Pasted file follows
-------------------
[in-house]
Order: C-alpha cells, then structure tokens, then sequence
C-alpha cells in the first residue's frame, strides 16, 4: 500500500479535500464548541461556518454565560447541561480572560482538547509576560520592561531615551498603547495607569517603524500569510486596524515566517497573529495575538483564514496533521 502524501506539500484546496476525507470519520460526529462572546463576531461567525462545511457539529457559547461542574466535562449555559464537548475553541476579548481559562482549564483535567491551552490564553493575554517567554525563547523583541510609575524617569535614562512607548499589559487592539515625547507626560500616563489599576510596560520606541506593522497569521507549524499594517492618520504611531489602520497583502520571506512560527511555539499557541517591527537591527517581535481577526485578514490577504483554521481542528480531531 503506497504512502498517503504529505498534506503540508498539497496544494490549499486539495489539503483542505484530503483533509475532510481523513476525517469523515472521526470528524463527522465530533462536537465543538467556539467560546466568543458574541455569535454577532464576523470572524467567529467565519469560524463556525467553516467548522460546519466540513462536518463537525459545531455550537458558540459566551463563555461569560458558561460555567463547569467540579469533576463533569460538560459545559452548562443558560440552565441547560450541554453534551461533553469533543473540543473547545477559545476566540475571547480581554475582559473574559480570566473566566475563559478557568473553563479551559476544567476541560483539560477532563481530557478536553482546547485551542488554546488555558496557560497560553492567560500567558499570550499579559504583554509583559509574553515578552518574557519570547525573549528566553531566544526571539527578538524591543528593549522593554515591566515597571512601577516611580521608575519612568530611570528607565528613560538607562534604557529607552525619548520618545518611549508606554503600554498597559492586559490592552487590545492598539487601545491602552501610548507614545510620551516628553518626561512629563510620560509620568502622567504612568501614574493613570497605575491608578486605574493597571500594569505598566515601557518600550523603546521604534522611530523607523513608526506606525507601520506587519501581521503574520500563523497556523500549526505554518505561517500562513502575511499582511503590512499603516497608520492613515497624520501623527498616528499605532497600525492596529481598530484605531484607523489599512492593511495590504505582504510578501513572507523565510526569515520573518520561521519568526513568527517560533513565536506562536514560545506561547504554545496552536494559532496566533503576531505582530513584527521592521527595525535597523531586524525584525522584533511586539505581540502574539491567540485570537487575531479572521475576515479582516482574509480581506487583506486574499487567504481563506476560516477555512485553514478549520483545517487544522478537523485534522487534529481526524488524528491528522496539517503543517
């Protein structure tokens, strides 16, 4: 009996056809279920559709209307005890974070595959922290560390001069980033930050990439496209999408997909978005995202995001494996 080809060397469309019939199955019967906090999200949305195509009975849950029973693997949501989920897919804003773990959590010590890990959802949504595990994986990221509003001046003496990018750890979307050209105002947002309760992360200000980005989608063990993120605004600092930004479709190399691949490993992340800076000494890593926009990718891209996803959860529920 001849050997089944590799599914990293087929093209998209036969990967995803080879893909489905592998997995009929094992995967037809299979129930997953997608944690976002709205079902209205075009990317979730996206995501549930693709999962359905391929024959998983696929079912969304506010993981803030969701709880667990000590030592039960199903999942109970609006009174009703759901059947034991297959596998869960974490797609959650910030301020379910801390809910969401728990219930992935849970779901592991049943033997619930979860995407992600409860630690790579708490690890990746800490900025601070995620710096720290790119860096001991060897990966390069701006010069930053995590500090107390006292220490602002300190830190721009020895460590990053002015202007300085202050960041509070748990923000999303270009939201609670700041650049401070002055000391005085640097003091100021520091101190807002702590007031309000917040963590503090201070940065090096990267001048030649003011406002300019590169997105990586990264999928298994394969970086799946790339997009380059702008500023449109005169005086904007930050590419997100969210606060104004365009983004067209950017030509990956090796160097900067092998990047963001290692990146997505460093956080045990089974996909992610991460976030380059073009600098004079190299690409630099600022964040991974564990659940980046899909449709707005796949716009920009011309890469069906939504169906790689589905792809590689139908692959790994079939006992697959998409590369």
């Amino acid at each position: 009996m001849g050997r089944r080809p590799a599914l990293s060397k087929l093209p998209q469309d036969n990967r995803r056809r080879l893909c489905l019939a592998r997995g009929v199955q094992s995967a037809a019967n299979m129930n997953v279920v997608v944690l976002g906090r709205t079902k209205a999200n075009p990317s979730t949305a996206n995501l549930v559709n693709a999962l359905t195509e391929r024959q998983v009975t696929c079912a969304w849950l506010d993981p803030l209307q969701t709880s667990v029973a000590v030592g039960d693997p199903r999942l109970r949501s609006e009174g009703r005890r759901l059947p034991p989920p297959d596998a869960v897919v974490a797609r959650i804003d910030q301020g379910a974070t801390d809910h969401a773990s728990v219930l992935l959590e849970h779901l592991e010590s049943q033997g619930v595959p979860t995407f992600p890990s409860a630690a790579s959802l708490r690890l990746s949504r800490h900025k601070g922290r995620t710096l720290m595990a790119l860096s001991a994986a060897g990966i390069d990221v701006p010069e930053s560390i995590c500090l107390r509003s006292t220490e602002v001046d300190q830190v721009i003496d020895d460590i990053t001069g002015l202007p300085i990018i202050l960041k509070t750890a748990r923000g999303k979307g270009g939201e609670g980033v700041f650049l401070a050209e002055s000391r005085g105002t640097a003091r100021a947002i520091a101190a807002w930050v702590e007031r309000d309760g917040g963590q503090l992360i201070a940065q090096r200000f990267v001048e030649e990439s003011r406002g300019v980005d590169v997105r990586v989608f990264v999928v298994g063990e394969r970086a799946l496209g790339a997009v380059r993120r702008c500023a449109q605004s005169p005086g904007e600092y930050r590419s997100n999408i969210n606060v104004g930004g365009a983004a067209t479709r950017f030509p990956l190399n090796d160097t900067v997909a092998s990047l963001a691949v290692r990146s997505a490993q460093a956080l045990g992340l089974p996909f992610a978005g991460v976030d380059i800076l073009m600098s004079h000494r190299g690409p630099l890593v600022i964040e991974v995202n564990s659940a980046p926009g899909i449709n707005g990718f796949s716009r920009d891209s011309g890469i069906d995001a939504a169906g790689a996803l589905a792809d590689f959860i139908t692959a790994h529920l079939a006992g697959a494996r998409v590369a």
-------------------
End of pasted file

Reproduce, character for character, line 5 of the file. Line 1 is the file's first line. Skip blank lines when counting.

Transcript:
């Amino acid at each position: 009996m001849g050997r089944r080809p590799a599914l990293s060397k087929l093209p998209q469309d036969n990967r995803r056809r080879l893909c489905l019939a592998r997995g009929v199955q094992s995967a037809a019967n299979m129930n997953v279920v997608v944690l976002g906090r709205t079902k209205a999200n075009p990317s979730t949305a996206n995501l549930v559709n693709a999962l359905t195509e391929r024959q998983v009975t696929c079912a969304w849950l506010d993981p803030l209307q969701t709880s667990v029973a000590v030592g039960d693997p199903r999942l109970r949501s609006e009174g009703r005890r759901l059947p034991p989920p297959d596998a869960v897919v974490a797609r959650i804003d910030q301020g379910a974070t801390d809910h969401a773990s728990v219930l992935l959590e849970h779901l592991e010590s049943q033997g619930v595959p979860t995407f992600p890990s409860a630690a790579s959802l708490r690890l990746s949504r800490h900025k601070g922290r995620t710096l720290m595990a790119l860096s001991a994986a060897g990966i390069d990221v701006p010069e930053s560390i995590c500090l107390r509003s006292t220490e602002v001046d300190q830190v721009i003496d020895d460590i990053t001069g002015l202007p300085i990018i202050l960041k509070t750890a748990r923000g999303k979307g270009g939201e609670g980033v700041f650049l401070a050209e002055s000391r005085g105002t640097a003091r100021a947002i520091a101190a807002w930050v702590e007031r309000d309760g917040g963590q503090l992360i201070a940065q090096r200000f990267v001048e030649e990439s003011r406002g300019v980005d590169v997105r990586v989608f990264v999928v298994g063990e394969r970086a799946l496209g790339a997009v380059r993120r702008c500023a449109q605004s005169p005086g904007e600092y930050r590419s997100n999408i969210n606060v104004g930004g365009a983004a067209t479709r950017f030509p990956l190399n090796d160097t900067v997909a092998s990047l963001a691949v290692r990146s997505a490993q460093a956080l045990g992340l089974p996909f992610a978005g991460v976030d380059i800076l073009m600098s004079h000494r190299g690409p630099l890593v600022i964040e991974v995202n564990s659940a980046p926009g899909i449709n707005g990718f796949s716009r920009d891209s011309g890469i069906d995001a939504a169906g790689a996803l589905a792809d590689f959860i139908t692959a790994h529920l079939a006992g697959a494996r998409v590369a």